Higher Ed Institutions Grapple With Public Health Implications of In-Person Instruction - Higher Education


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Higher Ed Institutions Grapple With Public Health Implications of In-Person Instruction

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At the end of June, 97% of college presidents reported that their universities planned to offer a mix of online and in-person learning in response to the coronavirus this fall, according to a survey by the American Council on Education. 

But now, schools are increasingly reversing course, returning to online classes in response to the ongoing pandemic. 

“What we’ve seen is that many schools that planned to re-open for at least some in-person instruction decided that they could not do so safely,” says Dr. Terry Hartle, senior vice president of government relations and public affairs at the American Council on Education. “But it’s always been the case that the course of the pandemic would determine the ability to open and the ability to stay open.”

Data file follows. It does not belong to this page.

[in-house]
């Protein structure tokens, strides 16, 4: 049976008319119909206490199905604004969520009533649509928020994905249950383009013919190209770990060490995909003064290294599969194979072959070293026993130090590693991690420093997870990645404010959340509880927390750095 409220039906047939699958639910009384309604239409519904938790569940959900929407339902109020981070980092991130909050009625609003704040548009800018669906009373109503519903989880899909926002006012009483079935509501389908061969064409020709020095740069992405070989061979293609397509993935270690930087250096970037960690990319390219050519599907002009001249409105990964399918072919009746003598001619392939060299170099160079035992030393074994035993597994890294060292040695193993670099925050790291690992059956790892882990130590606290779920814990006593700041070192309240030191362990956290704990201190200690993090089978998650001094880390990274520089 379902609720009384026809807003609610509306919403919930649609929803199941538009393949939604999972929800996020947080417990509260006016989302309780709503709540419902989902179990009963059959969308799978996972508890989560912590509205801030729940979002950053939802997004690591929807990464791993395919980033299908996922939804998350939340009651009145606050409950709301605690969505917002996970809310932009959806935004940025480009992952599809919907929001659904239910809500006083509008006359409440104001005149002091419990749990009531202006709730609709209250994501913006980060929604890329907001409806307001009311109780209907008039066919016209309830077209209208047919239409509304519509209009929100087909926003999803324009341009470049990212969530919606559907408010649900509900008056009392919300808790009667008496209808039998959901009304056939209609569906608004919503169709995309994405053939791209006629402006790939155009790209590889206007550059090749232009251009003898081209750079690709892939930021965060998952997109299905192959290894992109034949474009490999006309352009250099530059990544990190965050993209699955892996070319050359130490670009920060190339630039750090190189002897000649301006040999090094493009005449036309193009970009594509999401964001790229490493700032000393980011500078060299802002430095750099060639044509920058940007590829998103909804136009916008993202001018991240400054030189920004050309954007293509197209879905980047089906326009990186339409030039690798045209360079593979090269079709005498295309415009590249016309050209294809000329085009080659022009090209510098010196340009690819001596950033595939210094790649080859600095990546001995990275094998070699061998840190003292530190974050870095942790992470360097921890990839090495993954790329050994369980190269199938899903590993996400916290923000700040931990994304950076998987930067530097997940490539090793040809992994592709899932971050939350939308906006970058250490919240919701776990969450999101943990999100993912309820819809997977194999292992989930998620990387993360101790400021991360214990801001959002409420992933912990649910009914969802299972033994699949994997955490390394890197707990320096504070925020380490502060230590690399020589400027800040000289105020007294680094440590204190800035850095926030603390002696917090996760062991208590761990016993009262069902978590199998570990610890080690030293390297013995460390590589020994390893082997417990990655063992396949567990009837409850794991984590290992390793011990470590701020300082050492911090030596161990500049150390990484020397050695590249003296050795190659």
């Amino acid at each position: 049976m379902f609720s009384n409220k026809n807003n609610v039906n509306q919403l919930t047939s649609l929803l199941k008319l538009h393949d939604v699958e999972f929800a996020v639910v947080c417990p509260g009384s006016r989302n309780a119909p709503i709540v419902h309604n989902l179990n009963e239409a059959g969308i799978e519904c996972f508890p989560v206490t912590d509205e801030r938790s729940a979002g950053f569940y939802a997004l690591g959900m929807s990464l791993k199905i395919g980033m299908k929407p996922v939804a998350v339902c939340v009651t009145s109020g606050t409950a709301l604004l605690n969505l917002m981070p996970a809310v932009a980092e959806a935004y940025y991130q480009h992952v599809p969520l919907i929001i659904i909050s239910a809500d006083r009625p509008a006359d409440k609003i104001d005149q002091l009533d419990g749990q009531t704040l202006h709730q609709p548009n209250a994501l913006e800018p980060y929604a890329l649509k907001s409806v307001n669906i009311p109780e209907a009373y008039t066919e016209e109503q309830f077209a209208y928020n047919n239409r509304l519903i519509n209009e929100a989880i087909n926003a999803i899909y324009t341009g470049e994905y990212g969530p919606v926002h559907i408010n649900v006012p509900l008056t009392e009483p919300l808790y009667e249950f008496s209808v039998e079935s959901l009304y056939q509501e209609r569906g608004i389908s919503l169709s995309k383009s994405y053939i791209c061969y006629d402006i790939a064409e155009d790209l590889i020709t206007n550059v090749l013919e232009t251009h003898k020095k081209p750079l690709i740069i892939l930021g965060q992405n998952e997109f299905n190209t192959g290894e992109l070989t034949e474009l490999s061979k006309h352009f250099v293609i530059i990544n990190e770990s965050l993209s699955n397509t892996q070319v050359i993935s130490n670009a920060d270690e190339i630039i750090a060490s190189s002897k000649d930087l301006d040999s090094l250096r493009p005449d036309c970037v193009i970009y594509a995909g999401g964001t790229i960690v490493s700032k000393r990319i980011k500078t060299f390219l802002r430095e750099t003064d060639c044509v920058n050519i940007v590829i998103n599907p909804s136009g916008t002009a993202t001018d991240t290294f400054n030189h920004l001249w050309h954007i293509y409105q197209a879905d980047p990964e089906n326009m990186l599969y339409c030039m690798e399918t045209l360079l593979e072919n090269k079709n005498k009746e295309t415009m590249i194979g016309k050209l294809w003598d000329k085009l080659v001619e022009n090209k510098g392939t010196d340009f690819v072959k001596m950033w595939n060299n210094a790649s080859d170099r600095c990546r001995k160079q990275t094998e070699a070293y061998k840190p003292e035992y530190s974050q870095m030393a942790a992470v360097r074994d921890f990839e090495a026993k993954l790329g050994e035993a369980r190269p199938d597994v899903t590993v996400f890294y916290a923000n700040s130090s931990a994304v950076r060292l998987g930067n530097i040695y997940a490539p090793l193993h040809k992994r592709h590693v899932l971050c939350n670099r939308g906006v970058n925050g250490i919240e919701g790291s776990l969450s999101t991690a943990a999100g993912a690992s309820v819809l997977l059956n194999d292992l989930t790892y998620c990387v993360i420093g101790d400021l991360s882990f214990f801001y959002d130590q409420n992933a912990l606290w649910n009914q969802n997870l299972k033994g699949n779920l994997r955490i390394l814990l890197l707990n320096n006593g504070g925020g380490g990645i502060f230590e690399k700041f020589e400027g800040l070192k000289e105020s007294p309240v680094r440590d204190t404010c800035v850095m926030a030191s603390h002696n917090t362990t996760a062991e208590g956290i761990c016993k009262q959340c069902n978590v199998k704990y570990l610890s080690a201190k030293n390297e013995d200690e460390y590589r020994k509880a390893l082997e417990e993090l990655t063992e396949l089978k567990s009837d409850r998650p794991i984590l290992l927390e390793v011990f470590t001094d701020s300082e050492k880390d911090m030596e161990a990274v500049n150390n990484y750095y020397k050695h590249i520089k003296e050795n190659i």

Some — like Howard University and Johns Hopkins University — changed plans before the semester even began. 

“After consultation with our public health faculty experts, District of Columbia officials, University leadership, and monitoring the status of the COVID-19 pandemic locally, regionally and nationally, we have made the very difficult decision to move all undergraduate courses for the Fall 2020 semester fully online, and non-residential,” said Dr. Wayne A. I. Frederick, Howard’s president, in a statement to the campus community.

Other institutions, however, welcomed students back to campus, quickly resulting in upticks in COVID-19 cases. At least 19 states had coronavirus outbreaks on college campuses by the end of August. 

The University of Alabama, Duke University and North Carolina State University, among others, all saw swiftly rising cases after reopening. Notably, Notre Dame racked up 448 coronavirus cases in 20 days. The University of North Carolina at Chapel Hill found at least 10 clusters of COVID-19 among students, spurring a fiery op-ed in The Daily Tarheel, the university’s student newspaper. 

“We’re angry — and we’re scared,” the editorial board wrote. “We’re tired of the gaslighting, tired of the secrecy, tired of being treated like cash cows by a University with such blatant disregard for our lives. UNC is often recognized for the ambition demonstrated by its students and faculty, and the administration’s insistence to maintain an on-campus presence amid a pandemic can definitely fall under that. One thing’s for sure — this roadmap leads straight to hell.”